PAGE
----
A bold approach to the relationship between images and dialogue is also a mark of “In Water” (Oct. 1 and Oct. 2), a sharply original movie by the hugely prolific South Korean filmmaker Hong Sangsoo. (It’s one of two new works he has brought to the festival.) As with much of Hong’s work, “In Water” revolves around Seoul’s film industry and its independent peripheries, and its protagonist, a young director and actor named Seoung-mo (Shin Seok-ho), faces crises that reflect the demands of Hong’s own practice. Seoung-mo pays out of his own pocket for a weeklong stay—with an actress (Kim Seung-yun) and a former director (Ha Seong-guk)—at a small seaside town, aiming to make (and star in) an entire short film during the week. He arrives with a general idea for a story about an actress but loses confidence in it. As the trio wanders on a rocky beach, he watches a woman picking up garbage left by tourists and cooks up a scenario to be improvised around the idea of this person. There’s some personal backstory between Seoung-mo and the two other participants, and he also has a romantic drama taking place on the side—all of which adds layers of emotion not only to the characters’ meandering discussions about frustrated ambition but even to seemingly simple decisions about food and lodging. As in most of Hong’s films, much of the dialogue unfolds in long, static takes that are nonetheless so sharply composed and so sensitively performed that they buzz with life and drama. But Hong also adds a droll and daring twist, making many of the images mildly out of focus, blurring detail but not obscuring figures. This has the odd effect of making the dialogue stand out even more, as if it were inscribed on the screen. Using this trope to heighten the emotional impact of the characters’ conversations, Hong delivers a daringly conceived film with a passionately moving ending, in which the young filmmaker’s artistic and personal troubles mesh with cinematic form to reach a sort of grimly ambiguous exaltation.
Photograph by Barton Cortright / Courtesy Magnolia Pictures
For Hong’s protagonist, acting in his own picture is a form of self-analysis, and the same is true for the Brooklyn-based writer and director Joanna Arnow, who plays the lead in her melancholy comedy “The Feeling That the Time for Doing Something Has Passed” (Oct. 5 and Oct. 7). She plays Ann, a thirtysomething woman who works in a vaguely educational, vaguely technological, ultra-bureaucratic corporate setting. She’s in a tensely loving but smothering relationship with her parents (played by Arnow’s own parents), old-school lefties who are sometimes earnestly and sometimes obliviously hypercritical. She’s also in a sexual relationship chillingly devoid of romance with a man named Allen (Scott Cohen), by whom she seeks to be dominated and humiliated. The center of the movie is Ann’s quest for a romantic relationship of mutual regard that can also provide the sexual pleasure she derives from submission. Along the way, Ann is at times underdominated and at times overdominated (as by one man who gags her and dresses her as his so-called “fuck pig”); her job is unsatisfying, her friends are not understanding, and none of the sectors of her life overlap. Arnow writes Ann and the other characters as frank yet cagy, verbally adroit yet terse—both evasive in their confessions and confessional in their evasions. The performances, too, display inhibited candor that yields involuntary expressivity, and Arnow (who is also a cinematographer, though not for this film) matches these with subtly confrontational compositions; Ann is often naked, and Arnow’s images depict the character’s vulnerability and even humiliation frankly but plainly, without adding to them—and without sharing the dominant perspective of Ann’s so-called masters. The movie’s scenes, often snippet-like blackout sketches, distill pain and ardor into catch-them-quickly bubbles. The result is an idiosyncratic and poignant film that offers evidence that a state of grace may be far from graceful.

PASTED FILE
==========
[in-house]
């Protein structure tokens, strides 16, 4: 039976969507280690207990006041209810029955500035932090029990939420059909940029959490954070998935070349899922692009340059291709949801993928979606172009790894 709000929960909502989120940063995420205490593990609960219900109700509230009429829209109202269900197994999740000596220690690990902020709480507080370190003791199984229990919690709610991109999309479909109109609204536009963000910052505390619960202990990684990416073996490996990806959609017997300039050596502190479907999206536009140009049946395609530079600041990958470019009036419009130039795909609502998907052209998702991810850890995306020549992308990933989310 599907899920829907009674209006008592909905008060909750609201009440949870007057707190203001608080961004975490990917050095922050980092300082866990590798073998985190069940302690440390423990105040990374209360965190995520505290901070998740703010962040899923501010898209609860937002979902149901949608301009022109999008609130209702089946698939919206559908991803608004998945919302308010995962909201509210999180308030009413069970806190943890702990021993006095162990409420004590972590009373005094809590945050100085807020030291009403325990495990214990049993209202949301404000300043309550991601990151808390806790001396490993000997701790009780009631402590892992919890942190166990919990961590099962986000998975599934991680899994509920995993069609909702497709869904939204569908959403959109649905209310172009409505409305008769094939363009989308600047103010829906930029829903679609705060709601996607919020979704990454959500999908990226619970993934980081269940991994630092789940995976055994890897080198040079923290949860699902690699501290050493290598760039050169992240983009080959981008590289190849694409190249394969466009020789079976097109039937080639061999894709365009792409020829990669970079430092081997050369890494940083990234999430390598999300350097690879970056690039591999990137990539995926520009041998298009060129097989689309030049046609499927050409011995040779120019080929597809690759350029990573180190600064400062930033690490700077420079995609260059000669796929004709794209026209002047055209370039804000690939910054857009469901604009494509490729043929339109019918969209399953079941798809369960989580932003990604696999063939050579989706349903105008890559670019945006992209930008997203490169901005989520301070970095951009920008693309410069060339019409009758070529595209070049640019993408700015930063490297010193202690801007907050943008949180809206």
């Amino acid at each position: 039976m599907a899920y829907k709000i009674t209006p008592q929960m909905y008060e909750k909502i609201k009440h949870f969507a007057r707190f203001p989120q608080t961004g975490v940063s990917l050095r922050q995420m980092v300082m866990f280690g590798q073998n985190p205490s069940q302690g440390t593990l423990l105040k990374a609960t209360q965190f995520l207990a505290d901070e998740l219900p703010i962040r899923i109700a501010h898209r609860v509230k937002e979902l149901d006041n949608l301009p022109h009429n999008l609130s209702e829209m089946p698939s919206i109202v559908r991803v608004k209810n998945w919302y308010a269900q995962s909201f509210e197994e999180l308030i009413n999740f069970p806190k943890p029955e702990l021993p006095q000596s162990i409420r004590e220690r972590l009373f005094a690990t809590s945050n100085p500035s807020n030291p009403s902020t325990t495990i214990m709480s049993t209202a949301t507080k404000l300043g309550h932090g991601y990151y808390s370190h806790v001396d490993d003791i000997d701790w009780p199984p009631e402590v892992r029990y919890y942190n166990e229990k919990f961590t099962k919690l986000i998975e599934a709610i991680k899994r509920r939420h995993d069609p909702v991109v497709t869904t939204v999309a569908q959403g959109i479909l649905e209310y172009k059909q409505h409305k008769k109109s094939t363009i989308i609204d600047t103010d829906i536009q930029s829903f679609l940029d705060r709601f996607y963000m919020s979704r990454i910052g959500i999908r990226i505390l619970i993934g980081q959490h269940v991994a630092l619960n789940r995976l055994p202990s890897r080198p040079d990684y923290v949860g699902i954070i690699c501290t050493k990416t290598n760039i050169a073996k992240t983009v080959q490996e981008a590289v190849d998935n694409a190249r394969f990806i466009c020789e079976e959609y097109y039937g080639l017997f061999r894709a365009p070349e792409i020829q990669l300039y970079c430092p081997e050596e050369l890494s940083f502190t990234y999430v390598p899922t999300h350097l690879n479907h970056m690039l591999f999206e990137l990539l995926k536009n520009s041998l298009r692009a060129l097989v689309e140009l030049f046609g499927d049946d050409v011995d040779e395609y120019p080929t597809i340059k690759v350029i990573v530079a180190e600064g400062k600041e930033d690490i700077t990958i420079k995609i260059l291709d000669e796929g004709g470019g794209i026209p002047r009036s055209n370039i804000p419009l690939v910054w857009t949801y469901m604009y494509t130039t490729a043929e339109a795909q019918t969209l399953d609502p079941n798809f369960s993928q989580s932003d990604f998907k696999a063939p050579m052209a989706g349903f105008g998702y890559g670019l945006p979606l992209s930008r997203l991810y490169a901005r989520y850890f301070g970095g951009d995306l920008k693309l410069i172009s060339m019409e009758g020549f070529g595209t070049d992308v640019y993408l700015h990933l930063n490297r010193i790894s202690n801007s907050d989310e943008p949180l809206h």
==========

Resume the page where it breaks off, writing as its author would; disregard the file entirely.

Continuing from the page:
Photograph courtesy Kino Lorber
Jean-Luc Godard died in September, 2022, at the age of ninety-one. In his last years, he was working on an adaptation of the 1937 novel “False Passports,” by the French writer Charles Plisnier, and conveyed his work materials—storyboard-like collages, a bit of live-action footage, and audio clips—to his assistant, Fabrice Aragno, with explicit instructions for their editing. The result is the nineteen-minute film “Trailer of a Film that Will Never Exist: Phony Wars” (Oct. 2-4), which plays like a distillation and an elucidation of Godard’s last decades of work. In the novel, as Godard says in voice-over, Plisnier, a Trotskyist expelled from the Communist Party, “paints a portrait, imaginary or real, of a few contemporary activists whom he’d known around 1920.” Godard mentions that the novel makes him want to combine his own recent, fragmented style with something more classical, along the lines of Jean-Pierre Melville’s first feature, “The Silence of the Sea” (1949), a drama of the interactions between a family in rural France and a Nazi German officer who’s billeted with them. But the film he delivers is more allusive and speculative—a visual and sonic collage that outlines wide-ranging historical musings. There are images and snippets of text (a color picture of a young woman pasted onto a photocopy of a paragraph of Plisnier’s book, black-and-white photographs of characters seemingly from a century ago) alongside music and sound clips from some of Godard’s later films (including “Our Music” and “Film Socialism”). References include internecine conflicts on the left, especially during the Spanish Civil War; France’s actions in the Algerian War and the resulting antiwar campaign among French leftists; the Second World War and the Holocaust; Hannah Arendt and Palestine; the Bosnian War and Russia’s ongoing attack on Ukraine. Godard, in his later years, became obsessed with history. He was not quite a conspiracy theorist, but he was certainly a theorist of conspiracies, seeing subterranean patterns and connections that also threaded through the history of cinema itself and thus proved immensely productive of cinematic visions. An onscreen text in the new film, a quote from Wisława Szymborska, reads, “The most ephemeral of moments possesses an illustrious past”; Godard's later work thus explored, as if archeologically, the mighty image-repertory of the social and artistic past lurking within the moments that he filmed. This “trailer” reflects both his powerful reprocessing of extant images (including his own) to unite the archive and personal memory—and his still-raging desire to create a new classical cinema in his own image. ♦